Caterpillar Food Plants

It is important to remember to leave some weeds as food plants for caterpillars. These include:- different types of grasses such as false brome, cocksfoot, and Yorkshire fog – enjoyed by meadow brown, hedge brown, marbled white and large skipper caterpillars.

Caterpillar

Large and small white butterfly caterpillars feed on wild and cultivated cabbages.

 

Green-veined whites and orange tips caterpillars will consume ladys’ smock and garlic mustard.  Brimstone caterpillars feed on both alder and purging buckthorn.  Birdsfoot trefoil is the favourite of the common blue caterpillar and the painted lady caterpillar feed on different types of thistle.

Attract butterflies to your garden

Whichever weeds are growing naturally in your garden- consider leaving patches growing deliberately between your chosen flowering plants.  A weed is only such called if it is unwanted. But if managed and not allowed to overtake the other plants then it should be fine. Many so-called weeds can be very attractive plants and are certainly attractive to butterflies.

I have left the nettles at the bottom of my garden but mown path between them because many butterflies lay their eggs here.

Attract butterflies to your garden
A path through the nettles in my garden.

Moths

Don’t forget the moths!

These are evening creatures and will be attracted by night scented stocks, evening primrose, tobacco plants and honeysuckle.

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Kim Mackenzy Andrews is a children’s book author, nature writer, photographer, and artist.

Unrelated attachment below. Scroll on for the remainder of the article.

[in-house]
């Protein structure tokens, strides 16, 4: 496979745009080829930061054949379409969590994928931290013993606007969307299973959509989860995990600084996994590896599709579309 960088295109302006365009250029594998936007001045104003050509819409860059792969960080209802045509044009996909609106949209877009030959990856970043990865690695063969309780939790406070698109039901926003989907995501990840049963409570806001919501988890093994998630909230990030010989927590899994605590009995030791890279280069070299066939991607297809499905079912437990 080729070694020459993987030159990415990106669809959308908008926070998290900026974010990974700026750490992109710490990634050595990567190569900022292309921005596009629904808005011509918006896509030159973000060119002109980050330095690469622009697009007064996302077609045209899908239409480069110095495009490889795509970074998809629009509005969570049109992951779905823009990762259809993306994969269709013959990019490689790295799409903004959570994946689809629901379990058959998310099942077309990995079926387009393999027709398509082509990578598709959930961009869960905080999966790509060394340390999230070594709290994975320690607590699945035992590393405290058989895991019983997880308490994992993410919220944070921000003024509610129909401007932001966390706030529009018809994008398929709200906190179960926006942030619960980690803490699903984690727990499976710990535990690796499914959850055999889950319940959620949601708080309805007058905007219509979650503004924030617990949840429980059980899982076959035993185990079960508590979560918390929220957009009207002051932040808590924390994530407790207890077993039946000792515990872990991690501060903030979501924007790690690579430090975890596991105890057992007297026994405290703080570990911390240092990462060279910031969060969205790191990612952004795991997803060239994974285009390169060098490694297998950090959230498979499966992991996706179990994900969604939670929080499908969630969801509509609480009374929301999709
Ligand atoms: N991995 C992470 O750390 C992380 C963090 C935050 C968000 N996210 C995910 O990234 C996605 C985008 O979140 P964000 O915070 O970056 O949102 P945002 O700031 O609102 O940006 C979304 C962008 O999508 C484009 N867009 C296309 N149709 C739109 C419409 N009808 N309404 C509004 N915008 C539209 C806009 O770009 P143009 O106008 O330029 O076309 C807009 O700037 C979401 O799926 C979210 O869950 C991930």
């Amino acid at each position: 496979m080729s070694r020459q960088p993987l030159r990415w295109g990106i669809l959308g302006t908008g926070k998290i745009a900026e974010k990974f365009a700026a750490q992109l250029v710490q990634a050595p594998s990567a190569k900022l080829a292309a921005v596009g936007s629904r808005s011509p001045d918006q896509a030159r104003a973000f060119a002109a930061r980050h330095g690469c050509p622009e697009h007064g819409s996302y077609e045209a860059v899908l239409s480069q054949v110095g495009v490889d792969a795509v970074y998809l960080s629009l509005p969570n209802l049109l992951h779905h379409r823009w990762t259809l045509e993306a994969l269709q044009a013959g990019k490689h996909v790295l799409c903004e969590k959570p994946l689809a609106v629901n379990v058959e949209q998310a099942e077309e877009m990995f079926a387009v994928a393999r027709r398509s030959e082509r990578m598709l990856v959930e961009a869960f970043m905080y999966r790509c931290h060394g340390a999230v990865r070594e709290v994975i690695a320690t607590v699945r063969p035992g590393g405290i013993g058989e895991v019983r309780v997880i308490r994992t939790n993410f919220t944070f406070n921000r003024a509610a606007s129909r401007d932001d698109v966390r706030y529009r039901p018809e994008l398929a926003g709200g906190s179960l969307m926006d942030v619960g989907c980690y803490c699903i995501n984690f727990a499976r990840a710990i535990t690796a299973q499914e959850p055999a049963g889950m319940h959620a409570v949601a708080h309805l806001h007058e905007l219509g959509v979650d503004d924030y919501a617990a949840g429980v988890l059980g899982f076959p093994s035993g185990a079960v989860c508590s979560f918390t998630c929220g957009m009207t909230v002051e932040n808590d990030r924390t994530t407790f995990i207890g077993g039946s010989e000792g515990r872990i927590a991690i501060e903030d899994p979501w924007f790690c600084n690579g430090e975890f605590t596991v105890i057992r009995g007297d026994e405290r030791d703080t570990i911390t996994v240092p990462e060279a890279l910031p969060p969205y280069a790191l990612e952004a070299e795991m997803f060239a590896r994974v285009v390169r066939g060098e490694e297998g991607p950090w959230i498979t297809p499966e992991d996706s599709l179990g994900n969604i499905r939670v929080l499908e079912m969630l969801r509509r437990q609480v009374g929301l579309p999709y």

Find her Nature books for children on Amazon.

Wildlife articles for nature lovers: – patch reporting for the BBC Wildlife magazine.

Kim Mackenzy Andrews - Childrens Author

Kim Mackenzy Andrews  Children’s Author
https//: www.facebook.com/KimMackenzyAndrewsChildrensAuthor
Twitter:@Kim_M_Andrews

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Wildlife Gardening- first things first.

 

Begin by considering the structural components of your garden. The trees and hedges should be native if possible- although other species can be good for wildlife.

Wildlife Gardening- first things first.

Native trees in the U.K. include:- Alder, Ash, Aspen, Birch, Bird cherry & Wild cherry, Crab-apple, Field maple, Hazel, Holly, Juniper, Oak, Scot’s pine, Rowan, Yew, Whitebeam, Willow and Wych Elm.

In my garden, I am fortunate to have an established Field Maple

and a miniature Crab-apple trees.Wildlife Gardening- first things first.

Wildlife Gardening- first things first.

Native hedges to choose from include:- Hawthorn, Blackthorn, Wild rose, Holly, Hazel and Elder.  Also, some native shrubs to consider:- Alder buckthorn, Blackthorn, Broom, Buckthorn, Dog-rose, Dogwood, Elder, Guelder-rose, Hawthorn and Spindle.

Then consider the situation of a log pile, in the shade, if at all possible. These will feed beetles and provide shelter for many other animals including frogs and toads. Hedgehogs also use log piles for hibernation.

I have used fallen logs as retaining walls for flowerbeds.Wildlife Gardening- first things first.

And logs cut to size make great wooden stools and tables.Wildlife Gardening- first things first.

 

Think about the direction of the sun in your garden throughout the summer and winter to make the best use of sunny and shady areas. If your garden is small this is not a barrier to wildlife gardening, make use of walls, roofs, and other structures to add to your space.

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Kim Mackenzy Andrews is a children’s author, nature writer, photographer, and artist.

Find her Nature books for children on Amazon.

Wildlife articles for nature lovers: – patch reporting for the BBC Wildlife magazine.

Kim Mackenzy Andrews - Childrens Author

Kim Mackenzy Andrews  Children’s Author
https//: www.facebook.com/KimMackenzyAndrewsChildrensAuthor
Twitter:@Kim_M_Andrews

 *PARENTS*    – Get your FREE play with nature activity ideas here.